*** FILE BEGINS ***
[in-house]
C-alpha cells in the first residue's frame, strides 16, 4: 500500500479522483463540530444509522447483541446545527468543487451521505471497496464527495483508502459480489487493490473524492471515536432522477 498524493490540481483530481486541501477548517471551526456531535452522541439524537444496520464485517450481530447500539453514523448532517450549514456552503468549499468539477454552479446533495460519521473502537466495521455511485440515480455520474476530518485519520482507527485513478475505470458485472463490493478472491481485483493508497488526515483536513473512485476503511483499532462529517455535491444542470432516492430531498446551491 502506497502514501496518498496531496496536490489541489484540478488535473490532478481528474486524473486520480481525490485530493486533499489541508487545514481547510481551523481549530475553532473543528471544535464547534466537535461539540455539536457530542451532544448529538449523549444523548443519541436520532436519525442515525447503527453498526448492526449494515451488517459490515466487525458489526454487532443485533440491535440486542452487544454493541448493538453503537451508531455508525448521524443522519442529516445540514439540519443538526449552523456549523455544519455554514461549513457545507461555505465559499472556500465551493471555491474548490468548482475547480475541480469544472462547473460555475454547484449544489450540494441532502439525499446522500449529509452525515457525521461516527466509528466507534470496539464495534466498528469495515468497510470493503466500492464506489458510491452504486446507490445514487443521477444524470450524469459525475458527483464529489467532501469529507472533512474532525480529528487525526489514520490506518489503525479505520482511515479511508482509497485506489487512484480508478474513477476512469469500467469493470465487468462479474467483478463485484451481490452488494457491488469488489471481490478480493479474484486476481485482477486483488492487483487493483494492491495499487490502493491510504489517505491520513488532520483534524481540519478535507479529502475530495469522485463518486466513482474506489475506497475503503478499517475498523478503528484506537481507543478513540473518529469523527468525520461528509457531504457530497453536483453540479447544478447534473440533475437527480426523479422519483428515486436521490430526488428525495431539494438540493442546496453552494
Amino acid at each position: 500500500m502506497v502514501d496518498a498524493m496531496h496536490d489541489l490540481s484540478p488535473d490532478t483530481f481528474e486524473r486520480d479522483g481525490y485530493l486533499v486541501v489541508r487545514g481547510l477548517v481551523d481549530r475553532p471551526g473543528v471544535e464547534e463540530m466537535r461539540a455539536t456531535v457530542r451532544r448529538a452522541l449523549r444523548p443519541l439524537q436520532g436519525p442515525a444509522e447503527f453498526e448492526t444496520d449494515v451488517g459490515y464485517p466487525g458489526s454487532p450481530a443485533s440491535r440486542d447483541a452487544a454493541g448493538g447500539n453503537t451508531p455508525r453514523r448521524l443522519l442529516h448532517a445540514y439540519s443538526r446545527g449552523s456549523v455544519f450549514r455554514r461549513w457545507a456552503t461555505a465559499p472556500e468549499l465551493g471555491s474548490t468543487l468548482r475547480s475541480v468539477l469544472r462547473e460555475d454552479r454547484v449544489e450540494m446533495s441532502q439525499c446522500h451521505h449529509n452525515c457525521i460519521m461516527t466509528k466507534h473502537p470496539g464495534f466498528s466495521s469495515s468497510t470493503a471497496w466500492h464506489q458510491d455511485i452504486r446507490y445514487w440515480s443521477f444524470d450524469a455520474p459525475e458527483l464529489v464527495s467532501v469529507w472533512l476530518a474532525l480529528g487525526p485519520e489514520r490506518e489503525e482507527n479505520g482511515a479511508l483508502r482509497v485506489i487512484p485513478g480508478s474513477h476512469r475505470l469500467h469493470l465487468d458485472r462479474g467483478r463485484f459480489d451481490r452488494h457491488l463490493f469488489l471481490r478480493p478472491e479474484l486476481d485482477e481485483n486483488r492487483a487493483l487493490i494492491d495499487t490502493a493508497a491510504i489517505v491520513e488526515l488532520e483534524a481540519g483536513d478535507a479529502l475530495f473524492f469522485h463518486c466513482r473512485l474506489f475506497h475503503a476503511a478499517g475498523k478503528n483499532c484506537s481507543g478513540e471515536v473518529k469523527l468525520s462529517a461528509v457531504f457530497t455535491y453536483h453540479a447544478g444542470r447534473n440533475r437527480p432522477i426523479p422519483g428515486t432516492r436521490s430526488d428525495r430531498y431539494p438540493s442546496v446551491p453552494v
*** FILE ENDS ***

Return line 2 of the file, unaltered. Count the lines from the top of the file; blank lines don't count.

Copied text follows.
C-alpha cells in the first residue's frame, strides 16, 4: 500500500479522483463540530444509522447483541446545527468543487451521505471497496464527495483508502459480489487493490473524492471515536432522477 498524493490540481483530481486541501477548517471551526456531535452522541439524537444496520464485517450481530447500539453514523448532517450549514456552503468549499468539477454552479446533495460519521473502537466495521455511485440515480455520474476530518485519520482507527485513478475505470458485472463490493478472491481485483493508497488526515483536513473512485476503511483499532462529517455535491444542470432516492430531498446551491 502506497502514501496518498496531496496536490489541489484540478488535473490532478481528474486524473486520480481525490485530493486533499489541508487545514481547510481551523481549530475553532473543528471544535464547534466537535461539540455539536457530542451532544448529538449523549444523548443519541436520532436519525442515525447503527453498526448492526449494515451488517459490515466487525458489526454487532443485533440491535440486542452487544454493541448493538453503537451508531455508525448521524443522519442529516445540514439540519443538526449552523456549523455544519455554514461549513457545507461555505465559499472556500465551493471555491474548490468548482475547480475541480469544472462547473460555475454547484449544489450540494441532502439525499446522500449529509452525515457525521461516527466509528466507534470496539464495534466498528469495515468497510470493503466500492464506489458510491452504486446507490445514487443521477444524470450524469459525475458527483464529489467532501469529507472533512474532525480529528487525526489514520490506518489503525479505520482511515479511508482509497485506489487512484480508478474513477476512469469500467469493470465487468462479474467483478463485484451481490452488494457491488469488489471481490478480493479474484486476481485482477486483488492487483487493483494492491495499487490502493491510504489517505491520513488532520483534524481540519478535507479529502475530495469522485463518486466513482474506489475506497475503503478499517475498523478503528484506537481507543478513540473518529469523527468525520461528509457531504457530497453536483453540479447544478447534473440533475437527480426523479422519483428515486436521490430526488428525495431539494438540493442546496453552494